Over the past hour or so since the jury convicted Jerry Sandusky of 45 of 48 counts of child sexual abuse charges, some renewed anger is being directed at Governor Corbett for his failure to prosecute Sandusky when he was PA Attorney General. An April 4, 2012 ESPN Outside the Lines story, “Fight on State,” situated the story this way:
The untold story, though, is about bare-knuckle Pennsylvania politics, old grudges and perceived slights. It involves a stagnated child sexual abuse investigation that, to some, took a backseat to higher-profile cases and a gubernatorial campaign. It involves a head football coach who knew too little and, still, failed to do enough. It includes a passive school board of trustees that for months ignored a lurking controversy and then, under pressure to preserve Penn State’s reputation, quickly fired its legendary coach without ever talking with him.
Through it all, the central character was Corbett. “Something not very good happened,” he told reporters on Nov. 9, hours before he urged his fellow trustees to fire Paterno. “We have to … take the bull by the horns and fix it. Quickly.” Publicly, Corbett made it clear that he thought he was the most qualified person to fix Penn State.
A 62-year-old Republican, Corbett is a blunt-spoken former prosecutor whose political career has been built pursuing powerful people who, he has said, “believe they are beyond the law.” And his role in the Penn State scandal, fraught with potential conflicts, placed him in a remarkable position. As Pennsylvania’s attorney general, he investigated Sandusky for nearly two years but failed to make an arrest. But then, as governor, he blamed the university’s leaders for not doing more. One was Paterno, who some board members believed wielded too much power. The other was university president Graham B. Spanier, a 16-year veteran and Corbett rival who had become a vocal opponent of the governor’s efforts to slash higher education funding.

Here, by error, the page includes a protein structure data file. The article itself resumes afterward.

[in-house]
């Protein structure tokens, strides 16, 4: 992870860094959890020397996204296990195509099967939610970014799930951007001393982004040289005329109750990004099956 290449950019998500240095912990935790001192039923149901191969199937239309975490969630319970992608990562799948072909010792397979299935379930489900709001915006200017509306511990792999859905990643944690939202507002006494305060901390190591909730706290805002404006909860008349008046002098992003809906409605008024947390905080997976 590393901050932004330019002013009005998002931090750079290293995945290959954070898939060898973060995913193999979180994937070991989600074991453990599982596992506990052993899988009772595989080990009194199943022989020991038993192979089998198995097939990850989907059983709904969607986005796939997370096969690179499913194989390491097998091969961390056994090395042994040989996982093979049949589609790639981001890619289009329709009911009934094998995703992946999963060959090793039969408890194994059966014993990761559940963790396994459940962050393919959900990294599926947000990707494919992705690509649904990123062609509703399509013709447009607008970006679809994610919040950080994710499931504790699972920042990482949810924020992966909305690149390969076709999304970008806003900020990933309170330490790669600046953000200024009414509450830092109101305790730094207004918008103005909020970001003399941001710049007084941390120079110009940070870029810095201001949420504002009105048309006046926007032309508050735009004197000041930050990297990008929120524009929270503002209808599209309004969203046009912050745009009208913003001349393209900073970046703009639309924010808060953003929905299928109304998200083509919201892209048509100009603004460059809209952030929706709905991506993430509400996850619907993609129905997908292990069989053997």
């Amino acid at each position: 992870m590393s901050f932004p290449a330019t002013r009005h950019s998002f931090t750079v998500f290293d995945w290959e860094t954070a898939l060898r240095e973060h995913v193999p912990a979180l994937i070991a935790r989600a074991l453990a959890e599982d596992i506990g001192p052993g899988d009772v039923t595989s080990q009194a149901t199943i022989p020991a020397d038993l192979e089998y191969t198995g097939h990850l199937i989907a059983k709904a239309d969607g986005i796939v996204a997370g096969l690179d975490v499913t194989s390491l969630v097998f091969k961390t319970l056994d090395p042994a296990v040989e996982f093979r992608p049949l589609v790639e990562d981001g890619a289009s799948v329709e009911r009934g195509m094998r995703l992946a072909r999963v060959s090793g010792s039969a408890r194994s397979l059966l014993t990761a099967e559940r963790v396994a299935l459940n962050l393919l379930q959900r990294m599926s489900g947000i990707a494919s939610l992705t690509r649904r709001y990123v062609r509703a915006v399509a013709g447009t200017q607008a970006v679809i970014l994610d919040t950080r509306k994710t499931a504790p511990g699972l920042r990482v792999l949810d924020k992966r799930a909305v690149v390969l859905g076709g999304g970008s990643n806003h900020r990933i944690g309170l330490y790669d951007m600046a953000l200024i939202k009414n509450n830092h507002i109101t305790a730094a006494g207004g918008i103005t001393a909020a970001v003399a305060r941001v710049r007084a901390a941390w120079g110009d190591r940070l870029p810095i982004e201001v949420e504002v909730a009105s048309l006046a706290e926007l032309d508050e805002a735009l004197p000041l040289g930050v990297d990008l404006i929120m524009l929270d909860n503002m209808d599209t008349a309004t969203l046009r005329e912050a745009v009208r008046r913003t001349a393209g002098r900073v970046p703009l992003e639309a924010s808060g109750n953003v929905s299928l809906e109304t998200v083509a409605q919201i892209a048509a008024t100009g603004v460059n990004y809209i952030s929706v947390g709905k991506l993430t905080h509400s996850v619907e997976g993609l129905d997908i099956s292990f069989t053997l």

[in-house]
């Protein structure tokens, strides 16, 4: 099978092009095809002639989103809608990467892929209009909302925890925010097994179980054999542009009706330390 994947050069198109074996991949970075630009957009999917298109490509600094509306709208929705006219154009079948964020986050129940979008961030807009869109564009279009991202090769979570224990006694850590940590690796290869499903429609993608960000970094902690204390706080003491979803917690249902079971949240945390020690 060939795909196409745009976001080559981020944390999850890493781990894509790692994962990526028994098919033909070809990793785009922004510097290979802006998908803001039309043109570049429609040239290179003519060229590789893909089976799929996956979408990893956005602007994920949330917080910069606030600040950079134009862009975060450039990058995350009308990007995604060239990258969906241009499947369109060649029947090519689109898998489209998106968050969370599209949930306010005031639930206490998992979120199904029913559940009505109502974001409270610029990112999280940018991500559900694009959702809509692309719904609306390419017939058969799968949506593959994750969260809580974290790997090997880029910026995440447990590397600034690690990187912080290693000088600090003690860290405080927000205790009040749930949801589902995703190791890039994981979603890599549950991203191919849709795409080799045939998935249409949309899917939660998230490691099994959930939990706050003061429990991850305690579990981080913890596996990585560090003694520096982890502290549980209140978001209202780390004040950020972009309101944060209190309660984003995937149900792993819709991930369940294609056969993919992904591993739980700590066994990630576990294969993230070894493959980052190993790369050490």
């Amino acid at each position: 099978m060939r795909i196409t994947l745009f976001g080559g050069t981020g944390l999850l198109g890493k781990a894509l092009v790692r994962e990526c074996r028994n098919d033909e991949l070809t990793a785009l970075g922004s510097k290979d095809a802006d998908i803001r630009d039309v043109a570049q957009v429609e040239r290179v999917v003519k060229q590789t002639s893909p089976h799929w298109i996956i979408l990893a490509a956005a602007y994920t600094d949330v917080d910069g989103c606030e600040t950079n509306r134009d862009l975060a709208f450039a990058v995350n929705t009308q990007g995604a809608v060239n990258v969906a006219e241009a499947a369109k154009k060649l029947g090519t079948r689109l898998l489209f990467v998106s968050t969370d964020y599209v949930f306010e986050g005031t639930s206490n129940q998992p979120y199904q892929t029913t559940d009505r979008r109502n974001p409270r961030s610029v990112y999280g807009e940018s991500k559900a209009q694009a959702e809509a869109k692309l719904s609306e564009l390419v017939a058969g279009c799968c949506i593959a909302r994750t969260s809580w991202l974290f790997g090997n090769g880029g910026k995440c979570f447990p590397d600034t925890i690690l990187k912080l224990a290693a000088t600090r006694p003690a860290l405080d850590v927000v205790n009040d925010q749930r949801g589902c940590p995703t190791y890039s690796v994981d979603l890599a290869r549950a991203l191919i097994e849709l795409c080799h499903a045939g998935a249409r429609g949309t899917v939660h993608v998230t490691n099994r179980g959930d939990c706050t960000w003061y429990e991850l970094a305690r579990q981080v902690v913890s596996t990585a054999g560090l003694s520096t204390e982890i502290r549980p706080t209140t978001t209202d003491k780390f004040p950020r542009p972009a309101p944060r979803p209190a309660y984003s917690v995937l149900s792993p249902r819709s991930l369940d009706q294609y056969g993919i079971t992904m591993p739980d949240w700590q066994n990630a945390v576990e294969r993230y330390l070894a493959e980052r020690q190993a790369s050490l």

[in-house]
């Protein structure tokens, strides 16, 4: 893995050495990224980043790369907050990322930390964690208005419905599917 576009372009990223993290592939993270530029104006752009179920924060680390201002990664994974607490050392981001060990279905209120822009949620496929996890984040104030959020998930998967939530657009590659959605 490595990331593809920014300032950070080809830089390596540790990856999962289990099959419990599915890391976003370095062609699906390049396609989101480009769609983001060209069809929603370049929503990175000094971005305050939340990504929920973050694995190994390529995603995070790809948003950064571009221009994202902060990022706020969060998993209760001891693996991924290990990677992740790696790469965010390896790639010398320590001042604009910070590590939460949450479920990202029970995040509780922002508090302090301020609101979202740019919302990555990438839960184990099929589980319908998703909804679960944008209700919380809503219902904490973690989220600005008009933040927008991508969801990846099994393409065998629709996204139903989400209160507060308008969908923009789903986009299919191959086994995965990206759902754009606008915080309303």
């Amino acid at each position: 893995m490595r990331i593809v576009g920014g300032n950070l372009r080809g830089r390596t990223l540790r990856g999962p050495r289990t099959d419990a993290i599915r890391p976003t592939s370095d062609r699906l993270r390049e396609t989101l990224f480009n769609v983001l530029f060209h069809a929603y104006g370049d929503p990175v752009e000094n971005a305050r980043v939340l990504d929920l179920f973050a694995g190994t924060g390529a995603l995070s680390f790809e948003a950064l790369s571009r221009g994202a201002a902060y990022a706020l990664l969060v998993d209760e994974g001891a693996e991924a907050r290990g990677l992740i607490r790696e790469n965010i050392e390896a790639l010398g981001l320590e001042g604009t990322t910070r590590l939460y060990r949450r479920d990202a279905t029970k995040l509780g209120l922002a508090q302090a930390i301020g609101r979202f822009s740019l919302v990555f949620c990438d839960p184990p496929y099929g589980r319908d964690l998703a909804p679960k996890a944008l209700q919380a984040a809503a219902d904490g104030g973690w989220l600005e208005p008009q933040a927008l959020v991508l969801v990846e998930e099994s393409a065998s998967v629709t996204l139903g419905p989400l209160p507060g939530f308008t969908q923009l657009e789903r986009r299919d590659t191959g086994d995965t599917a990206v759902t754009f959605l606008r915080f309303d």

To some, Corbett relished the opportunity and had even planned to play a role in managing the crisis. Eight days before the Sandusky grand jury presentment was released this past November, Corbett’s staff booked hotel rooms in State College. Becoming governor had made Corbett a trustee, and he had decided to attend his first board meeting, after missing the first four. During those days of crisis in State College, he lobbied for the ouster of Paterno and Spanier, ending with that conference call on Nov. 9. And when he was on campus the next day, after Spanier’s resignation and Paterno’s firing, he celebrated the leadership changes. “Throughout this whole process, I felt he had some ulterior motive,” a trustee says of Corbett. “Most trustees felt uncomfortable with his role. It was odd for him to be there and participate the way he did. Very odd.”
A passionate defender of children who had opened a sexual predators unit in his office, Corbett had aggressively pursued such prosecutions during his career. But this time, he assigned just one investigator to the Sandusky case, say lawyers with knowledge of the arrangement, although Corbett has denied this through his spokesman. At the time, he had 14 investigators looking into the activities of Pennsylvania House Speaker Bill DeWeese, a Democrat, who was accused of having staff members use state resources for his campaign. DeWeese was convicted last February of five counts of theft, conflict of interest and criminal conspiracy.
While the current Sandusky investigation was in its second year, Corbett spent much of his time focusing on the sweeping public corruption inquiry of Democrats and Republicans in Harrisburg nicknamed “Bonusgate.” He also crisscrossed Pennsylvania campaigning for governor, pledging to cut runaway spending and “restore trust in Harrisburg.” State campaign records show he accepted contributions of nearly $650,000 from current and past board members of Second Mile [Sandusky’s “Charity”] and their businesses.
If you check out Governor Corbett’s facebook post “Governor Corbett Offers Statement on Sandusky Guilty Verdict,” you’ll find a comment section flooded, once again, by people who remember the connections between Corbett and Sandusky’s Second Mile “Charity,” and who seem to have renewed anger toward Corbett in the aftermath of Sandusky’s guilty verdict.
In case Corbett’s handlers decide to hide all the comments, here is a snapshot of the comments as of midnight.